Friday, April 26, 2013

In the Court of the Queen

Roses Have Thorns: A Novel of Elizabeth I (Ladies in Waiting #3) by 
Disclaimer: I received this book from the publisher in exchange for a review. 

Summary: In 1565, seventeen-year-old Elin von Snakenborg leaves Sweden on a treacherous journey to England. Her fiance has fallen in love with her sister and her dowry money has been gambled away, but ahead of her lies an adventure that will take her to the dizzying heights of Tudor power. Transformed through marriage into Helena, the Marchioness of Northampton, she becomes the highest-ranking woman in Elizabeth’s circle. But in a court that is surrounded by Catholic enemies who plot the queen’s downfall, Helena is forced to choose between an unyielding monarch and the husband she’s not sure she can trust—a choice that will provoke catastrophic consequences.

Vividly conjuring the years leading up to the beheading of Mary Queen of Scots, Roses Have Thorns is a brilliant exploration of treason, both to the realm and to the heart.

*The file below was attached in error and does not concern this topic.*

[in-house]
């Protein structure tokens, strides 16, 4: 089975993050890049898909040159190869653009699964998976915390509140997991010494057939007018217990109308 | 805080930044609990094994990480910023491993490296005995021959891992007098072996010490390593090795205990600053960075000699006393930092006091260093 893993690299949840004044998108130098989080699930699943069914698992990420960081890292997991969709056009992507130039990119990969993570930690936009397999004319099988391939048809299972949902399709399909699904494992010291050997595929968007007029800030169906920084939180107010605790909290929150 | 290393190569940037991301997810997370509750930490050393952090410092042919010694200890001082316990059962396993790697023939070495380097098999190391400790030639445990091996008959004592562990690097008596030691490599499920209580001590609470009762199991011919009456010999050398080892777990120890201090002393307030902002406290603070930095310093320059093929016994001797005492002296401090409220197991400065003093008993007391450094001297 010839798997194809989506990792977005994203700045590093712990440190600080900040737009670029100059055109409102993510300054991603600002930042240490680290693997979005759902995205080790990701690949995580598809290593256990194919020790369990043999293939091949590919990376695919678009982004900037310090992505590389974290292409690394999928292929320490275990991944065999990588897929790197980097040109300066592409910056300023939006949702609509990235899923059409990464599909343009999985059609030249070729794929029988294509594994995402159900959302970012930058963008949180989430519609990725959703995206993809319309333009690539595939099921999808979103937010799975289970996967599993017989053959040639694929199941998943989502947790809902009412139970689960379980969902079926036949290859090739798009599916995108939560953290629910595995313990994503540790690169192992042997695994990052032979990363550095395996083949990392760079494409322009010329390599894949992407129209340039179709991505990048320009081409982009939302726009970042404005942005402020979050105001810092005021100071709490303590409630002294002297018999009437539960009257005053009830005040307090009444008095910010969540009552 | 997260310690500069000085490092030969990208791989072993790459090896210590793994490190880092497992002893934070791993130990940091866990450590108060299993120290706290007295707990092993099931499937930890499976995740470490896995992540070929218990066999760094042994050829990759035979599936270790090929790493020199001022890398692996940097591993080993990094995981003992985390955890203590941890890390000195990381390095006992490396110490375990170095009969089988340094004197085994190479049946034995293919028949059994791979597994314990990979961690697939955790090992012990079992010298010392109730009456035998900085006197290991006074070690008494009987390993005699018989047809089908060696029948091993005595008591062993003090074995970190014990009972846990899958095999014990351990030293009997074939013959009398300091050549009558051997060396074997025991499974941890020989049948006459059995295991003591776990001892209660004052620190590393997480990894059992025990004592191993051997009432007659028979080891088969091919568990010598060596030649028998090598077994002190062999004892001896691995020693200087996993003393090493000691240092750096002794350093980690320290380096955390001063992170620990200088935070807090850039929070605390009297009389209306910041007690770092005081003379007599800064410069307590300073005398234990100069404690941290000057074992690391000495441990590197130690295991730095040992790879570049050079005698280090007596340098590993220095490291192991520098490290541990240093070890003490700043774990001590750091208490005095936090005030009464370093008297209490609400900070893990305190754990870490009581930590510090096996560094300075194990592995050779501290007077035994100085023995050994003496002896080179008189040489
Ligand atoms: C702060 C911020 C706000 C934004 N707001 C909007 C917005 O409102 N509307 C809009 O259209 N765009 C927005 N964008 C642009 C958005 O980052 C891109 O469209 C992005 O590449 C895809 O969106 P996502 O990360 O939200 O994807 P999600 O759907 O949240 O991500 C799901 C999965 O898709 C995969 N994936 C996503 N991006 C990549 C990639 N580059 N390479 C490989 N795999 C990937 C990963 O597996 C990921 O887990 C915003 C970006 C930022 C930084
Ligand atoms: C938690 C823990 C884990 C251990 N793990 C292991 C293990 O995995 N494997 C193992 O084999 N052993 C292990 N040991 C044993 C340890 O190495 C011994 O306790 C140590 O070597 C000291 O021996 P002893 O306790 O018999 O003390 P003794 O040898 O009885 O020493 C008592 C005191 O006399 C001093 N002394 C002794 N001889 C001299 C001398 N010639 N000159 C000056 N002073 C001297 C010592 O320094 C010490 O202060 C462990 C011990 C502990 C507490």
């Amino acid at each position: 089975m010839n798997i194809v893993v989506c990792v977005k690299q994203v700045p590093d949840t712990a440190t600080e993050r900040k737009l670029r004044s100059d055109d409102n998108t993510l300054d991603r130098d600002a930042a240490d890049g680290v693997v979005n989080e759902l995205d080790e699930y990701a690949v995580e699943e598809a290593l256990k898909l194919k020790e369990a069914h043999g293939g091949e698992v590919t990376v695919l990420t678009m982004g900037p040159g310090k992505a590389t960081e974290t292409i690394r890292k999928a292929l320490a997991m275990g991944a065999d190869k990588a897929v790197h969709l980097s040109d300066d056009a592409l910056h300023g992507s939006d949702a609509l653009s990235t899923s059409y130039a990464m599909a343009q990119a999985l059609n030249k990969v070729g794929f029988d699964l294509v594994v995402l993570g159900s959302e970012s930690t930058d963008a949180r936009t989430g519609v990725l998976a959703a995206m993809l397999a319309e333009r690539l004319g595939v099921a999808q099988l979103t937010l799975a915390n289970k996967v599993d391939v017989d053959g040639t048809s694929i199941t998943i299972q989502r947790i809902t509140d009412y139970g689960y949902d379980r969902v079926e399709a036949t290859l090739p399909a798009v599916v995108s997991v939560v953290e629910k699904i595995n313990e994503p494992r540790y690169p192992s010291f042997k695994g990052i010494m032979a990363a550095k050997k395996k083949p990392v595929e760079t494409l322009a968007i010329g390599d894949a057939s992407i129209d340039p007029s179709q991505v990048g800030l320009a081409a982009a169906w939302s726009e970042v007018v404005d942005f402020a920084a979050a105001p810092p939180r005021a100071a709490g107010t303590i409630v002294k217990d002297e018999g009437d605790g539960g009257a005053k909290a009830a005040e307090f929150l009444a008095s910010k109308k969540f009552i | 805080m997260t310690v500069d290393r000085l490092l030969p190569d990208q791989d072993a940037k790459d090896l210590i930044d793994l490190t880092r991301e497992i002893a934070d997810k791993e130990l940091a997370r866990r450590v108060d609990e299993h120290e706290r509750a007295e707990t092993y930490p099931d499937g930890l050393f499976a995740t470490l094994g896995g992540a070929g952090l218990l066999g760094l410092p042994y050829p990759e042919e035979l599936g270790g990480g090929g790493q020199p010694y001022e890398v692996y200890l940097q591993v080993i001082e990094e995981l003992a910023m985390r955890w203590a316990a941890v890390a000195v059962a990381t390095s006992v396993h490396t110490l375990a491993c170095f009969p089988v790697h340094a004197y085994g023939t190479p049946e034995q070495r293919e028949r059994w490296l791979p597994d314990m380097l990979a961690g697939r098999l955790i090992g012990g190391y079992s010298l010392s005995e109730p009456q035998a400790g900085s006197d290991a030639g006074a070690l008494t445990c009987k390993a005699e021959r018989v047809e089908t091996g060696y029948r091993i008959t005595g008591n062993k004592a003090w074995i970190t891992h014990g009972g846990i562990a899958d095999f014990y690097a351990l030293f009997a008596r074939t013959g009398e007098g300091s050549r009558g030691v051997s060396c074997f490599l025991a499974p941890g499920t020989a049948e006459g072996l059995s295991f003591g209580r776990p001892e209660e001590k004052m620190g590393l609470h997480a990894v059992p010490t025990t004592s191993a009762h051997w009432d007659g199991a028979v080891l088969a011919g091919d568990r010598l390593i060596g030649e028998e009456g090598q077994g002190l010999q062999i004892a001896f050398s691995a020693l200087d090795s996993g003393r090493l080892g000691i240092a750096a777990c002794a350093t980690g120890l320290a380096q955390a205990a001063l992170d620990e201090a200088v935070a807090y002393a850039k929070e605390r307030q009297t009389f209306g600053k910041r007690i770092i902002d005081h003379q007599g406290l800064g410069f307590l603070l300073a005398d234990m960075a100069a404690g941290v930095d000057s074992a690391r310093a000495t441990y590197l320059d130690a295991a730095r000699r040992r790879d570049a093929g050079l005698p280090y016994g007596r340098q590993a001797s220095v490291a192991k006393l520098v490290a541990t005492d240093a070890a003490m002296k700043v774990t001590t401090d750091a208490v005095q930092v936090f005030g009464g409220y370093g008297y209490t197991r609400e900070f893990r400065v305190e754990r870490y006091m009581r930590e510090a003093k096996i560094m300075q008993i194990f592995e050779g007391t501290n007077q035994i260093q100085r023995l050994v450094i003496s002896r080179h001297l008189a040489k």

Review: An enjoyable tale of a foreign woman caught up in the pull of Queen Elizabeth.

I liked Elin von Snakenborg as a character. I can’t imagine coming to visit a foreign country with your princess and then deciding to stay. I know that she had her reasons, namely a marriage proposal and her fiancé loving her sister, but there was a good chance that she would never she her family again. Today, with air travel, it is much easier to visit other countries and you can see your family much more easier. It was interesting to see Elizabeth through the lens of a foreign born person, not an Englishman.

This book really demonstrates how much of a pull Elizabeth had on people. She would get annoyed when her ladies got married and would be furious if they did it without her permission. Friendship with the queen seemed a very one sided affair. Sure, the person would get properties, titles, monies, and gifts, but they would lose a lot of their freedom. I liked that Elin actually saw Elizabeth as a human being and not as an untouchable monarch. I was glad that she was able to get her happy ending.


Recommendation: I would recommend this book to those that enjoy historical fiction about queens or fiction about the Tudors. 

No comments:

Post a Comment